Disability Lawyer Blog

RGIII injury a reminder of need for athlete disability insurance

Sports fans know that the physical abilities of professional athletes can seem superhuman, but the truth is that athletes who perform at the highest levels are still human beings with a high risk of suffering a disabling injury. With careers and family futures at stake, more and more athletes are taking out disability insurance to protect themselves and their families.

Nowhere is the need for athlete disability insurance more apparent than in the National Football League. A case in point is the recent devastating injury of the Washington Redskins' quarterback Robert Griffin III. Fans know him as RGIII, and many of the people who were at the recent game with the Seattle Seahawks were in tears when they saw what happened to Griffin's knee.

Could bullying lead to mental disability among workers?

Bullying brings to mind the picture of girls picking on each other in the schoolyard. Or even a more current idea of bullying would be teenagers virtually picking on each other through Facebook. A new study places bullying in sort of the adult version of a schoolyard: the workplace.

Researchers in Finland studied several thousand workers and evaluated whether any felt that they were bullied at work. The study also looked at the rate of mental health disorders such as depression and anxiety. It also identified whether workers claimed they suffered from insomnia.

Who is responsible for the disabled during natural disasters?

For California residents with physical and mental disabilities, simply navigating everyday life can be a huge, difficult challenge. So what happens during a natural disaster that comes on suddenly and leaves mass damage in its wake? How can people with disabilities survive such situations and the long recovery period that comes after?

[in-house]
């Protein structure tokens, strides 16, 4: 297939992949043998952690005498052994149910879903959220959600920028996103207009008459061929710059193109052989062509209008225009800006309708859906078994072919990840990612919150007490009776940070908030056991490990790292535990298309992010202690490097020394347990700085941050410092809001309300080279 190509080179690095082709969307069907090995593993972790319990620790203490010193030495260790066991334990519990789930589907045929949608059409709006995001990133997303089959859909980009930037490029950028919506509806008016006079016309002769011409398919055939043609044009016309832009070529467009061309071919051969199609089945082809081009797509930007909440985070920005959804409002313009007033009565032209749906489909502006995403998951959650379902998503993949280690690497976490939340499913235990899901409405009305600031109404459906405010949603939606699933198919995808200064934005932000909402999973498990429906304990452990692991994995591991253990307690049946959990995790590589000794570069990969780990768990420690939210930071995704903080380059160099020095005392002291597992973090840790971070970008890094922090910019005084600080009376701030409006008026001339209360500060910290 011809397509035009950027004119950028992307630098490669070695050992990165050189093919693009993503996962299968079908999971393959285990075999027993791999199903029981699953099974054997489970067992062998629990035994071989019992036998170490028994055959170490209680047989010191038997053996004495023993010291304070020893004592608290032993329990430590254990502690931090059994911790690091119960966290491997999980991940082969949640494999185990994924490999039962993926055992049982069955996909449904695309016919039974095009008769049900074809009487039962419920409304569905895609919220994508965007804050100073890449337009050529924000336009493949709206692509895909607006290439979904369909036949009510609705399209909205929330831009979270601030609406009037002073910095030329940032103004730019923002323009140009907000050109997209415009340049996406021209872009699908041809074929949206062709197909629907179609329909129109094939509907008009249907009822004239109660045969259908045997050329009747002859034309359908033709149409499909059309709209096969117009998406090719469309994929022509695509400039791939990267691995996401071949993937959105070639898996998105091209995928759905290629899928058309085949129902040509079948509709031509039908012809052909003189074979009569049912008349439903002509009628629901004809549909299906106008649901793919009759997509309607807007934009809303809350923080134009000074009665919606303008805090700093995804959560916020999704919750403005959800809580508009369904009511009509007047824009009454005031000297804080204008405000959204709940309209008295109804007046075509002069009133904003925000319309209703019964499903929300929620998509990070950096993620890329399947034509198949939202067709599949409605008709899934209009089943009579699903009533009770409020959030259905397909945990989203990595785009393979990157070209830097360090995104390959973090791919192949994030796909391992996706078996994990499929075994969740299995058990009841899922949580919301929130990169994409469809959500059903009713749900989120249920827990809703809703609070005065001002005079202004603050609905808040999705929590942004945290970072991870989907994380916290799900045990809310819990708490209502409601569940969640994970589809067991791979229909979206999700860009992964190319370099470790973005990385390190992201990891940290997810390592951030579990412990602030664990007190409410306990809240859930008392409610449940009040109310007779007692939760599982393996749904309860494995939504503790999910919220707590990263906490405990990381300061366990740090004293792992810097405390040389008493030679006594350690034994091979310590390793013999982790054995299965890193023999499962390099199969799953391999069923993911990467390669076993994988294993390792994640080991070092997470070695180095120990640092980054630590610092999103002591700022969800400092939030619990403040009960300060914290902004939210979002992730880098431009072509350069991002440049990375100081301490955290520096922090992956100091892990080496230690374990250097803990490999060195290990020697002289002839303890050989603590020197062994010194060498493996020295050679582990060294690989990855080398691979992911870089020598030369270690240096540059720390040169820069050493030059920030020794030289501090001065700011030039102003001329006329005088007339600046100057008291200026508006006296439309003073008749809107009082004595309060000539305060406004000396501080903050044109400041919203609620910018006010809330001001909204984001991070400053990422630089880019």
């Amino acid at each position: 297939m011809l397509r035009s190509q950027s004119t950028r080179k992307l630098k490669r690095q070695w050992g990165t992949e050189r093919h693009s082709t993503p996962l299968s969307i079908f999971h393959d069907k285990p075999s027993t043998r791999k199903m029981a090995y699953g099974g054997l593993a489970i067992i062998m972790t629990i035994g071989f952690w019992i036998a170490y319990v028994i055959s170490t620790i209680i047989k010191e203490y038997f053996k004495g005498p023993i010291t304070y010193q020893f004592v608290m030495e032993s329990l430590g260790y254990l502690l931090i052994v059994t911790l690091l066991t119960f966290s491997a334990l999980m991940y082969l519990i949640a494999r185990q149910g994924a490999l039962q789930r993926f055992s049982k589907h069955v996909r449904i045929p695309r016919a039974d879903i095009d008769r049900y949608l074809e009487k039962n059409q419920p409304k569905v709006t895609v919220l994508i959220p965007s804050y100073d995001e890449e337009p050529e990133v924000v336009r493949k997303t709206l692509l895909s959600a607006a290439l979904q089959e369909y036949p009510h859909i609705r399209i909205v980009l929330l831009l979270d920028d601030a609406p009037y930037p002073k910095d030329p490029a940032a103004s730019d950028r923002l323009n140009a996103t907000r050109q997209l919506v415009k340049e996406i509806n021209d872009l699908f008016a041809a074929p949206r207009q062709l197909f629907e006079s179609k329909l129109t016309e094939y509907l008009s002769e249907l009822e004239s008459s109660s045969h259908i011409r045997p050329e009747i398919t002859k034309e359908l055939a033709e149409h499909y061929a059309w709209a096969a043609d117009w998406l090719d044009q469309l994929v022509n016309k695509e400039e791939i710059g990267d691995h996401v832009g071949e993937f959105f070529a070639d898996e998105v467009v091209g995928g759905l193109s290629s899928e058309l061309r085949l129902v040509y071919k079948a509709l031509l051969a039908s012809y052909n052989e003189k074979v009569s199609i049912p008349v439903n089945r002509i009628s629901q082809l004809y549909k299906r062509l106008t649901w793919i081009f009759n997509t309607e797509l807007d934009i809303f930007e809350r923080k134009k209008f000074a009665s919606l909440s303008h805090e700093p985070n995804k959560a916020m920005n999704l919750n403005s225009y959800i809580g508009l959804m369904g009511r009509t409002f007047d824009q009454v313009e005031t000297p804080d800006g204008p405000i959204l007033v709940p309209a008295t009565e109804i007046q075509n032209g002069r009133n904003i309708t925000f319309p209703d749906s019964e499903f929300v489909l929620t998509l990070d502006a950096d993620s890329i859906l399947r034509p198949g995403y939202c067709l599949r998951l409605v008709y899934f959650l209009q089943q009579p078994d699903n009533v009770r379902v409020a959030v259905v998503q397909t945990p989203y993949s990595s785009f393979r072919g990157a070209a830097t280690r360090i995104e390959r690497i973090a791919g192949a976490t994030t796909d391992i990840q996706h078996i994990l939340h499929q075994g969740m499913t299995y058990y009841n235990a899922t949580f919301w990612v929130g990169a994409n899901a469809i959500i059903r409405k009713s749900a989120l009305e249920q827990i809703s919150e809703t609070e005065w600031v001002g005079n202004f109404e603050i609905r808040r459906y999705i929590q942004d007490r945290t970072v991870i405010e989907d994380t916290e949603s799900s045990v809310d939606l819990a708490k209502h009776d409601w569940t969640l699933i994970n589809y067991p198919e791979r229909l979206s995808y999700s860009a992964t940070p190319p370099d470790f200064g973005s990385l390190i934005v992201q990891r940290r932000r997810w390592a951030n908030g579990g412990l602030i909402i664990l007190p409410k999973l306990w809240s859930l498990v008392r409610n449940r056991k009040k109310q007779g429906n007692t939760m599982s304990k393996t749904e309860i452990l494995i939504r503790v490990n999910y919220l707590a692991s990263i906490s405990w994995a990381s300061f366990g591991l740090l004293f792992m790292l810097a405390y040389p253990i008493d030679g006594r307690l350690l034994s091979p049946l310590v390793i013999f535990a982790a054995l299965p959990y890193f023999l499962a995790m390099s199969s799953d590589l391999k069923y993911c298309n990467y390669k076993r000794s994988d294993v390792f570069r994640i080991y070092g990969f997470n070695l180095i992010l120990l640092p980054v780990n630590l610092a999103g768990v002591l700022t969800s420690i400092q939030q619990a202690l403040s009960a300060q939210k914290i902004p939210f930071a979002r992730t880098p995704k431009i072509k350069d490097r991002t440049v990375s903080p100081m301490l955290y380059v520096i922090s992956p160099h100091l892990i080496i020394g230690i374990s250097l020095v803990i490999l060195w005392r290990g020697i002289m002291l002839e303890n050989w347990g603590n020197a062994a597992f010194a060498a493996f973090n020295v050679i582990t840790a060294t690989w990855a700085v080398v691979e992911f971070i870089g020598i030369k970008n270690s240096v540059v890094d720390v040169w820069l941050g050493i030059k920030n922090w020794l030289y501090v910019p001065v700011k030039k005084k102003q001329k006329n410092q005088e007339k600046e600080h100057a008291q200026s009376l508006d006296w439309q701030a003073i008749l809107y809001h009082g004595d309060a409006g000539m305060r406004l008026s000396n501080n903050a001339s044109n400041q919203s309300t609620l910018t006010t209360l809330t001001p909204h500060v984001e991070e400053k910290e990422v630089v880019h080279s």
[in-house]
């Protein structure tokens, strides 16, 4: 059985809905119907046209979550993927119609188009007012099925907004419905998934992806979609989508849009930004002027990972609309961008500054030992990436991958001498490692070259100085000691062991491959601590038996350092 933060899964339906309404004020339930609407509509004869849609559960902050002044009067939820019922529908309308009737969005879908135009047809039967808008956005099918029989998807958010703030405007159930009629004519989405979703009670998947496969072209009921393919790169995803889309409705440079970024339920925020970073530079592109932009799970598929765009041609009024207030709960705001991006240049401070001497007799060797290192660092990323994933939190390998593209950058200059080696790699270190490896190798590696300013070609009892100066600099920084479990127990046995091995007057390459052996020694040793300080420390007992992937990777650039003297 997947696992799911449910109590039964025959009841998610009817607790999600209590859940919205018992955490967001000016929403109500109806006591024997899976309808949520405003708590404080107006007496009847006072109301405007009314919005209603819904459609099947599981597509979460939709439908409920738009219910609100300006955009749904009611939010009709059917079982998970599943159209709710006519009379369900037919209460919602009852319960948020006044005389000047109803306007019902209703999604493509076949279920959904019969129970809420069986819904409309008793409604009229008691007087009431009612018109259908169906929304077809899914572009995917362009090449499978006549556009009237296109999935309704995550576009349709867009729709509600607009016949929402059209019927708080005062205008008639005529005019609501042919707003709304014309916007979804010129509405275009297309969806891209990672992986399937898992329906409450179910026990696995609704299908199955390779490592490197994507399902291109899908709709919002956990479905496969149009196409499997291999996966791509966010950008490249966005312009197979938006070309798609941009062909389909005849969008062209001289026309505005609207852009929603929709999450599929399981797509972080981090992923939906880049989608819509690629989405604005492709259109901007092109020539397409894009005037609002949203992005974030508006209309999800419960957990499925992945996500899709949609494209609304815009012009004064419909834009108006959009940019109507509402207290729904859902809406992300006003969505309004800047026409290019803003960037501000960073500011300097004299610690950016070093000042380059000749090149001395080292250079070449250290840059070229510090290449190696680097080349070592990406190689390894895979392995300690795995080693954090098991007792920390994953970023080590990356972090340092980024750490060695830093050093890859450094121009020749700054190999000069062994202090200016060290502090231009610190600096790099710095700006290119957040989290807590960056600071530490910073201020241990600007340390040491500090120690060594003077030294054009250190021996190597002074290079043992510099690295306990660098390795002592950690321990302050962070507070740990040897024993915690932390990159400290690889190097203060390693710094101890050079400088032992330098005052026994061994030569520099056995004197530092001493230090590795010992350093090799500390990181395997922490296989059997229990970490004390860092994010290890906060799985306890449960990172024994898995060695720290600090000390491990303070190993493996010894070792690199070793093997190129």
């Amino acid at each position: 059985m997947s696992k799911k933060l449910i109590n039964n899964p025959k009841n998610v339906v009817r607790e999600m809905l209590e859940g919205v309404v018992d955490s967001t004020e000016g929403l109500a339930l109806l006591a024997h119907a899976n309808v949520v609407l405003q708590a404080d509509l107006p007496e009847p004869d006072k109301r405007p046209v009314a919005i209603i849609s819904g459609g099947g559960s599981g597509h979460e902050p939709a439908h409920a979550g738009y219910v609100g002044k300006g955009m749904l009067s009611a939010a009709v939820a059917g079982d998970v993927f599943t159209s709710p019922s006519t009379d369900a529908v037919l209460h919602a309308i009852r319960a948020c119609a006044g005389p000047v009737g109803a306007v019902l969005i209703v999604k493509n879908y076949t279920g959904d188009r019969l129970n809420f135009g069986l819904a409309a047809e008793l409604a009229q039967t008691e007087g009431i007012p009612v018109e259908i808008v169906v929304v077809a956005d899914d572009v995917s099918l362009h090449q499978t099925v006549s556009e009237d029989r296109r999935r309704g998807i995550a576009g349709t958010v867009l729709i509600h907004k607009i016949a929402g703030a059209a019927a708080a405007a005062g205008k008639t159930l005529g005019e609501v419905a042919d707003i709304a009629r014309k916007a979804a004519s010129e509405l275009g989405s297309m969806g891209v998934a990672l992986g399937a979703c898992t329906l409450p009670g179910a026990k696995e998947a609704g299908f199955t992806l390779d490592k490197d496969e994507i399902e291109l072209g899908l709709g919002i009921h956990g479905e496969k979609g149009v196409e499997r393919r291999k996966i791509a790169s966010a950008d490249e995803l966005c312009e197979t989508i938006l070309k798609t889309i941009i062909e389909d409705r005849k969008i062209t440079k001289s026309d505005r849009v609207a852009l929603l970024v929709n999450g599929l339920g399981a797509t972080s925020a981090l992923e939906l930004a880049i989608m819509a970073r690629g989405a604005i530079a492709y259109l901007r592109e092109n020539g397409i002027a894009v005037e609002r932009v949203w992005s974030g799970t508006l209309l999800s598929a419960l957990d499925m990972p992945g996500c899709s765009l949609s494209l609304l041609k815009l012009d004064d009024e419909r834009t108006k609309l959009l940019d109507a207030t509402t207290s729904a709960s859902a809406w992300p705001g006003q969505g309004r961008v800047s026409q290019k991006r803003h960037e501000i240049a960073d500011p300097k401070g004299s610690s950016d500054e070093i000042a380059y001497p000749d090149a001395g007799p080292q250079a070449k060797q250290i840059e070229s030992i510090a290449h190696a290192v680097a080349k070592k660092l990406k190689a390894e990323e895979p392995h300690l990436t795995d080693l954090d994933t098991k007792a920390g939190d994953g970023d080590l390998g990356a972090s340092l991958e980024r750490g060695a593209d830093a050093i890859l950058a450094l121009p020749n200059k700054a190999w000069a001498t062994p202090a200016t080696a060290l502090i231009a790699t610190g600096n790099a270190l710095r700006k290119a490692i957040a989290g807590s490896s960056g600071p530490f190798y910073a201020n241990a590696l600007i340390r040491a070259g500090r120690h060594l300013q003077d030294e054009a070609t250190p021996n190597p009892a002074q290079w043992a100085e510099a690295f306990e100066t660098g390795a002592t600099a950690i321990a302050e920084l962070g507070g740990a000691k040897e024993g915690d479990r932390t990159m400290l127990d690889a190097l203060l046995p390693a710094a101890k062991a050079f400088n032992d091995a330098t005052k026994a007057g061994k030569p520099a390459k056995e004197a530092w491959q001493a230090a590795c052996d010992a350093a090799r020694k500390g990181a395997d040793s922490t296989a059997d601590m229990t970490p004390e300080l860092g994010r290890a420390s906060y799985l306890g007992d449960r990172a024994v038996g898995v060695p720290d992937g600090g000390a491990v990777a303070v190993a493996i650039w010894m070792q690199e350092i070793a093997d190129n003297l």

That question is being asked in the wake of Hurricane Sandy, the super storm that caused fires, flooding, a loss of electricity and a loss of life in New York and many of its boroughs earlier this year. While the eyes of the nation have been on the victims of the hurricane that lost their homes and belongings, there has been relatively little attention paid to the plight of the disabled and the difficulties they encountered in simply trying to survive the storm. And now, people with disabilities and their family, friends and caregivers are asking whether more should and could be done to help them get through natural disasters and their aftermath.

Parents of disabled may have more need for disability insurance

Parents love their kids, no matter what. Still, certain circumstances can make parenting extremely stressful. High levels of stress do not make for less love. Stress might, however, mean that parents of disabled kids particularly should consider buying disability insurance.

A recent study reveals that the stresses experienced by disabled kids' parents have measurable health effects. Researchers studied the blood pressure of parents with and without special needs children, and though the results were not altogether shocking, they more solidly identify potential health risks for families with disabled kids.

Court rules that 9/11 disability claims were wrongfully denied

Even more than a decade after the attack on the World Trade Center many people still live with the pain of what happened. Lives were lost on that day, but they were also lost or compromised in long-term aspects.

A couple of officers who worked at Ground Zero after the attack, as well as a widow of an officer, are finding some closure following their denied disability claims that they filed related to 9/11. After their claims to receive benefits for accidental disability were initially denied, an appeals court recently ruled in favor of the plaintiffs'.